There are many who answer America’s call to serve. Many will serve in a time of peace. Most will never see a battle. Many who do fight will return wounded in body and spirit, and some will not recover. We honor them on another holy day, and I certainly hope we all do our best to let them know every day that we appreciate their service. But this is not their day. Today is when we honor our dead. Today is Memorial Day. Today is the day when we count the cost, and that cost is high.

On April 19th, 1775, British troops arrived at Lexington to find an American militia drawn up on the village common. The first American soldiers fell there. Since that time Americans have fought in more than 70 named conflicts around the globe. Men and women wearing our uniform have given their lives on the beaches of tiny islands thousands of miles from our shores and in green fields here within our borders. They’ve flown into the sky and out of view forever. They’ve died in dusty streets and the sight of them remains burned into our mind’s eye. They’ve died in forests in France, in Central America, China and gone to sea never to be heard from again. The life of every father, mother, son and daughter lost goes to that debt.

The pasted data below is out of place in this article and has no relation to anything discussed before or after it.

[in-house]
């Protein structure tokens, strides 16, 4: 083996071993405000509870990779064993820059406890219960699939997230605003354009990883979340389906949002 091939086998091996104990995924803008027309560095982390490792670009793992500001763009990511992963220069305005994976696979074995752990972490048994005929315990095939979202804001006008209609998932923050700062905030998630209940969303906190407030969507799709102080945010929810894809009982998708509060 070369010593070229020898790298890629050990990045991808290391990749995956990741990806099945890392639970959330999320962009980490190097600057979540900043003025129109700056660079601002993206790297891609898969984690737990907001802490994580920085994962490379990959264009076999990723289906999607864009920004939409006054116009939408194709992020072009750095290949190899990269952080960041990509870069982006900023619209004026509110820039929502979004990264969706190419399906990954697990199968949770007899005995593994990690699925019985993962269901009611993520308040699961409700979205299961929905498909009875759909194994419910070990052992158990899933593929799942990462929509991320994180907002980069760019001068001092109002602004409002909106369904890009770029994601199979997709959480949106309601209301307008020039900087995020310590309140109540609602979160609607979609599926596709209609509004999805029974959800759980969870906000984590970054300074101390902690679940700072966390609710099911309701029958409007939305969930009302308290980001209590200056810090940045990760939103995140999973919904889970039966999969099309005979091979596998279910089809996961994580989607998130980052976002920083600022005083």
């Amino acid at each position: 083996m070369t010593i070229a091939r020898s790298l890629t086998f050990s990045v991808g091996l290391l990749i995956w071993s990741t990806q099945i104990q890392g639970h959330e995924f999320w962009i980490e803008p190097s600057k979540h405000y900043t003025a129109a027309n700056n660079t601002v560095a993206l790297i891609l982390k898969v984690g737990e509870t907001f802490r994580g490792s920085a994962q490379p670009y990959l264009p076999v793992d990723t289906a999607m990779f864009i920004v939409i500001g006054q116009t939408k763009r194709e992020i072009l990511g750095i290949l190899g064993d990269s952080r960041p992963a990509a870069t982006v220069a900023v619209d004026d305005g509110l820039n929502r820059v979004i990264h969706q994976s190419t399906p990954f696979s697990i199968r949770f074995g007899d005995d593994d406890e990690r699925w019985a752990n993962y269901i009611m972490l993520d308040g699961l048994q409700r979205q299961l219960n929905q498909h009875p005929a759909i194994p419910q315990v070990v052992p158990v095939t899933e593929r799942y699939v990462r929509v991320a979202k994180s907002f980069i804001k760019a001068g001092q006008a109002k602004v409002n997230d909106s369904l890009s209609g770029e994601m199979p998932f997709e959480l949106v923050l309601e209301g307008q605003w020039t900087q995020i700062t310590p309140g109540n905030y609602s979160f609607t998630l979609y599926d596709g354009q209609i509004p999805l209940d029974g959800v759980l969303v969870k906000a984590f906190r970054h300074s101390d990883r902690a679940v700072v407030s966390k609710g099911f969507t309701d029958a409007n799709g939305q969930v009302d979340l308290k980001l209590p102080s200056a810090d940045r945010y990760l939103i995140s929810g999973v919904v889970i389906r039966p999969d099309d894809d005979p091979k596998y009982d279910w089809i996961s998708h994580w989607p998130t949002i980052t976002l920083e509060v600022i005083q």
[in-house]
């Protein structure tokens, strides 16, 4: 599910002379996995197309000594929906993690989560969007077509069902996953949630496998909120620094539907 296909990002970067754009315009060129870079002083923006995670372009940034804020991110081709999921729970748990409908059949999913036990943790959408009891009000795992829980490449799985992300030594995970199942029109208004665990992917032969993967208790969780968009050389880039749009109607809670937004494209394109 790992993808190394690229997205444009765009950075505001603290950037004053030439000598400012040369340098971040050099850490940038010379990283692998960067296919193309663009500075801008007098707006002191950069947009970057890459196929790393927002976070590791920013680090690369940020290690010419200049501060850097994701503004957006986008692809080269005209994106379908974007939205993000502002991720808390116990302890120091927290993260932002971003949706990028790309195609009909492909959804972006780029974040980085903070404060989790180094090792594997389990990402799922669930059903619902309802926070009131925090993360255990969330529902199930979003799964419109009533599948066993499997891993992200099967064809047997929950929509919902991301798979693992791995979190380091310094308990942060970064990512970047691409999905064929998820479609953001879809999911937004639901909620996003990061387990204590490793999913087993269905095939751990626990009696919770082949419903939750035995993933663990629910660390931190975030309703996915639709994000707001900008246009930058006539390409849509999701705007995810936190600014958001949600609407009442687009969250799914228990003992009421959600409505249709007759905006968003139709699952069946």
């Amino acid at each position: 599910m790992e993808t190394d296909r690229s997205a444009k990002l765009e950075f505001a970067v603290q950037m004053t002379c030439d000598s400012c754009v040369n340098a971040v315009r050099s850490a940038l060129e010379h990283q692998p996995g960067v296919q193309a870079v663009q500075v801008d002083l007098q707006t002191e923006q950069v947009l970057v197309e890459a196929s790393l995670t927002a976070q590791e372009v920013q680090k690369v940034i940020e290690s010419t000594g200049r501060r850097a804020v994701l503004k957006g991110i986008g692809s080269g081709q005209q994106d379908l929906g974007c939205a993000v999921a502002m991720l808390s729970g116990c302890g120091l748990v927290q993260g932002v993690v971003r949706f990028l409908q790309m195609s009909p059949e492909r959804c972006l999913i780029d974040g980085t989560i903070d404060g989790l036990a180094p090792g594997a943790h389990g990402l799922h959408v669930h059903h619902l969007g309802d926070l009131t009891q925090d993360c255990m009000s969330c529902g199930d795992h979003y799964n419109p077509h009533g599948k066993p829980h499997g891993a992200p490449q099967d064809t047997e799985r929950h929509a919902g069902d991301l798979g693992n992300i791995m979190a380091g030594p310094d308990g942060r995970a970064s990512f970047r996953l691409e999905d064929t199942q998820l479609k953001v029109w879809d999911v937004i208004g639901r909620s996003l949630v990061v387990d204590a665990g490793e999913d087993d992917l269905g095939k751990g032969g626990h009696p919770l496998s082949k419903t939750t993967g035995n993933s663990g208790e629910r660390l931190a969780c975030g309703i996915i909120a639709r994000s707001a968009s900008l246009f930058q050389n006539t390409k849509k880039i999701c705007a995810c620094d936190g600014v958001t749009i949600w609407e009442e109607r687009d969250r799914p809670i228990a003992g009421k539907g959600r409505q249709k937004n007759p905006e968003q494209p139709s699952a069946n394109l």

In all those years since Lexington well over 1,380,000 service members have died in America’s wars. That is a rough average of 16 lives for every single day since April 19th, 1775. Today is the day we remember that in order for each of us to get up, leave our homes and go about our day freely and in peace, 16 fellow citizens have died. So that you and I can take our family vacation, so that we can sit and laugh with our friends by the pool, so that we can cook burgers on the grill and drink a beer…